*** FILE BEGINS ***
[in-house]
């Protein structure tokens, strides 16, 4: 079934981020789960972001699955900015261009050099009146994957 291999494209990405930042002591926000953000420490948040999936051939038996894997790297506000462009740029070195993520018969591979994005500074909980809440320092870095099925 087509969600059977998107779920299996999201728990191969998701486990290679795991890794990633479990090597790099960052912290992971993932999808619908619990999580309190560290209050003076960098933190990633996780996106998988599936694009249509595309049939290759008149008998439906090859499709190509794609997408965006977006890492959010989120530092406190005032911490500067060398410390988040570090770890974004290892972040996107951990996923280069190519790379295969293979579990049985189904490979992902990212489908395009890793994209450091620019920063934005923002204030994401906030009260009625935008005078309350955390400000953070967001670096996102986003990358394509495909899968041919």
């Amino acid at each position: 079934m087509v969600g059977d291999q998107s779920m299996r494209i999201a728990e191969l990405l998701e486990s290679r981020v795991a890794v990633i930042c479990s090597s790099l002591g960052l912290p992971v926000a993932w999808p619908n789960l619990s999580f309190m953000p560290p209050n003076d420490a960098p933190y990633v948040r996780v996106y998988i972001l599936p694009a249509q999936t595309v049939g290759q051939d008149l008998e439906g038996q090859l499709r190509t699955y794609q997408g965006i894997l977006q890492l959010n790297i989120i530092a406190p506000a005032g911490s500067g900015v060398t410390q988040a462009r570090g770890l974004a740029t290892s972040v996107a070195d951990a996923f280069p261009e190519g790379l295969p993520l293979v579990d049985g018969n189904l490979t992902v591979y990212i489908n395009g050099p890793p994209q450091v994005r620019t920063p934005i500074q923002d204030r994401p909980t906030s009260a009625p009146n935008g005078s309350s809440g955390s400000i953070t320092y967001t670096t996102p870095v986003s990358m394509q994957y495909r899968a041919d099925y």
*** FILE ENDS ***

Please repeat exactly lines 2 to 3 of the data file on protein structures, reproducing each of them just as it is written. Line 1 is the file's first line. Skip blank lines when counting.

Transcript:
């Protein structure tokens, strides 16, 4: 079934981020789960972001699955900015261009050099009146994957 291999494209990405930042002591926000953000420490948040999936051939038996894997790297506000462009740029070195993520018969591979994005500074909980809440320092870095099925 087509969600059977998107779920299996999201728990191969998701486990290679795991890794990633479990090597790099960052912290992971993932999808619908619990999580309190560290209050003076960098933190990633996780996106998988599936694009249509595309049939290759008149008998439906090859499709190509794609997408965006977006890492959010989120530092406190005032911490500067060398410390988040570090770890974004290892972040996107951990996923280069190519790379295969293979579990049985189904490979992902990212489908395009890793994209450091620019920063934005923002204030994401906030009260009625935008005078309350955390400000953070967001670096996102986003990358394509495909899968041919």
């Amino acid at each position: 079934m087509v969600g059977d291999q998107s779920m299996r494209i999201a728990e191969l990405l998701e486990s290679r981020v795991a890794v990633i930042c479990s090597s790099l002591g960052l912290p992971v926000a993932w999808p619908n789960l619990s999580f309190m953000p560290p209050n003076d420490a960098p933190y990633v948040r996780v996106y998988i972001l599936p694009a249509q999936t595309v049939g290759q051939d008149l008998e439906g038996q090859l499709r190509t699955y794609q997408g965006i894997l977006q890492l959010n790297i989120i530092a406190p506000a005032g911490s500067g900015v060398t410390q988040a462009r570090g770890l974004a740029t290892s972040v996107a070195d951990a996923f280069p261009e190519g790379l295969p993520l293979v579990d049985g018969n189904l490979t992902v591979y990212i489908n395009g050099p890793p994209q450091v994005r620019t920063p934005i500074q923002d204030r994401p909980t906030s009260a009625p009146n935008g005078s309350s809440g955390s400000i953070t320092y967001t670096t996102p870095v986003s990358m394509q994957y495909r899968a041919d099925y």